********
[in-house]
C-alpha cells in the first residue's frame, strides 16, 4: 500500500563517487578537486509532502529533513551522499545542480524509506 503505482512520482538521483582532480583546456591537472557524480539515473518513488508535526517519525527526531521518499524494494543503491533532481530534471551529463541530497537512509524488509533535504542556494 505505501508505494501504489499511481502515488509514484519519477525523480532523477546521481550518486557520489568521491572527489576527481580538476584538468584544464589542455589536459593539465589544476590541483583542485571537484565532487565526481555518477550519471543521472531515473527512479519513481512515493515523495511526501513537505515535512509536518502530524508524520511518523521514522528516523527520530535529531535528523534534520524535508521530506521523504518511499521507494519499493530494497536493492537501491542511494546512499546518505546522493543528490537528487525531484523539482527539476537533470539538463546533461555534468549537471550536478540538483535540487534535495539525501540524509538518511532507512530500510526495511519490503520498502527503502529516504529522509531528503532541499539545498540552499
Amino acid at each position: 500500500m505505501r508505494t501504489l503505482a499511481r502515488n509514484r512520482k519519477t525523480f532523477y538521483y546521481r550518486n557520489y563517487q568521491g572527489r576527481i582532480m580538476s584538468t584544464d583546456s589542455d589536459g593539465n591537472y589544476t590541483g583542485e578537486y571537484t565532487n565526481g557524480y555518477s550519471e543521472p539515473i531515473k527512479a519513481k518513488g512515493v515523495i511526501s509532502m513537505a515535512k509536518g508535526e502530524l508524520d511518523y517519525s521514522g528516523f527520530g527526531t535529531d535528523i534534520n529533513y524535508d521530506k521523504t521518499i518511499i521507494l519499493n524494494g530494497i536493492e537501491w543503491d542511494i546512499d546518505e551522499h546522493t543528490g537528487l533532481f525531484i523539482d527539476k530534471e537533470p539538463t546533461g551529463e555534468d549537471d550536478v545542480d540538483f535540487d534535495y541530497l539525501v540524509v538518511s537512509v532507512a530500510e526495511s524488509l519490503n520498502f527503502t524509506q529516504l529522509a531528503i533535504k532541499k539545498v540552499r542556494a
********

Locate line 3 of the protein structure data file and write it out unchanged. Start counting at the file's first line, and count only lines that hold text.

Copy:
Amino acid at each position: 500500500m505505501r508505494t501504489l503505482a499511481r502515488n509514484r512520482k519519477t525523480f532523477y538521483y546521481r550518486n557520489y563517487q568521491g572527489r576527481i582532480m580538476s584538468t584544464d583546456s589542455d589536459g593539465n591537472y589544476t590541483g583542485e578537486y571537484t565532487n565526481g557524480y555518477s550519471e543521472p539515473i531515473k527512479a519513481k518513488g512515493v515523495i511526501s509532502m513537505a515535512k509536518g508535526e502530524l508524520d511518523y517519525s521514522g528516523f527520530g527526531t535529531d535528523i534534520n529533513y524535508d521530506k521523504t521518499i518511499i521507494l519499493n524494494g530494497i536493492e537501491w543503491d542511494i546512499d546518505e551522499h546522493t543528490g537528487l533532481f525531484i523539482d527539476k530534471e537533470p539538463t546533461g551529463e555534468d549537471d550536478v545542480d540538483f535540487d534535495y541530497l539525501v540524509v538518511s537512509v532507512a530500510e526495511s524488509l519490503n520498502f527503502t524509506q529516504l529522509a531528503i533535504k532541499k539545498v540552499r542556494a